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Ļ7 (2014)
Tunnelling Towards Hope


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28 February - 6 March 2014

Ukraine History

A Stronghold of Rulers and Rebels

With the recent death toll jumping to nearly 100 and 1,000 injured, Hrushevskoho Street, one of the strongholds of EuroMaidanís three-month-long protests, made headlines around the globe. It was here, on 19 January the countryís stand against government corruption, abuse of power, and the violation of human rights turned from peaceful protest to all-out revolution. Having witnessed much over the years, Hrushevskoho is a street with a history, and not only care of recent days.

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Ukraine Today
Acelebrity using their status and intelligence to influence public views and opinion is rarely seen in modern society, even less so in Ukraine. Here, the majority of celebs use their time, effort, and money to enhance or further their career rather than put their name to something that can do good for others. However, as EuroMaidan intensifies, some are making themselves heard Ė and they fall either side of the EuroMaidan divide.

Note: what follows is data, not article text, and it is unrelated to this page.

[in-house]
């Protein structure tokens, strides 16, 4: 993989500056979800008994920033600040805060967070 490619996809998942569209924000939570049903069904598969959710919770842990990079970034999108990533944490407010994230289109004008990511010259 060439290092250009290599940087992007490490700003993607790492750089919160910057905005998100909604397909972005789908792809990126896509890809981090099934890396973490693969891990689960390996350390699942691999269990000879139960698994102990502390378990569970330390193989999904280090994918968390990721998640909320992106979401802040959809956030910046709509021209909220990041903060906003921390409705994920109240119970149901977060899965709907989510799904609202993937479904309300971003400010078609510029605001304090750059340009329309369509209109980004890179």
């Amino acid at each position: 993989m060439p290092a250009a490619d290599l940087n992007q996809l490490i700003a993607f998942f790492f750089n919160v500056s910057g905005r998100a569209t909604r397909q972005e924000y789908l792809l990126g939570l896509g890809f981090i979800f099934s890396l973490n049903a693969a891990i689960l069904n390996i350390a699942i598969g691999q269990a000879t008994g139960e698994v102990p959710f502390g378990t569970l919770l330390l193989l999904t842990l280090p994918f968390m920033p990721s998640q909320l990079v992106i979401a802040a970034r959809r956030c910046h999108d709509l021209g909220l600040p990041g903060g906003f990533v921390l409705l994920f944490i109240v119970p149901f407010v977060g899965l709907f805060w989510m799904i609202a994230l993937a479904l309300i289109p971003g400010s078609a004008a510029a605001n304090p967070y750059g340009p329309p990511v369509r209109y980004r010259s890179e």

It used to be that when rebellion and revolution occurred, the intellectual, creative, and spiritual elite would be front and centre.

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Ukrainian Culture

When Walls Can Talk

People have been writing on walls since the dawn of civilisation, we call it graffiti, and ranges from simple written words to elaborate wall paintings. Sometimes it is merely the creator wanting to leave his or her mark; sometimes there is an underlying social or political reason. And it is due to the latter that graffiti has exploded across Kyiv in recent months. Anti dictator messages aside, we peel back a few layers of paint to look at graffiti in the city in general.

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Ukraine Travel

An Idiotsí Guide to Public Transport

New in town and wondering how to get around? Or just lost your job and your company car and wondering the same thing? Kyiv has a unique, interesting and effective public transport system, and itís pretty cheap too. So if itís all new to you, and youíre not quite sure how it works, hereís a special Whatís On guide to help you on your way.

What to watch for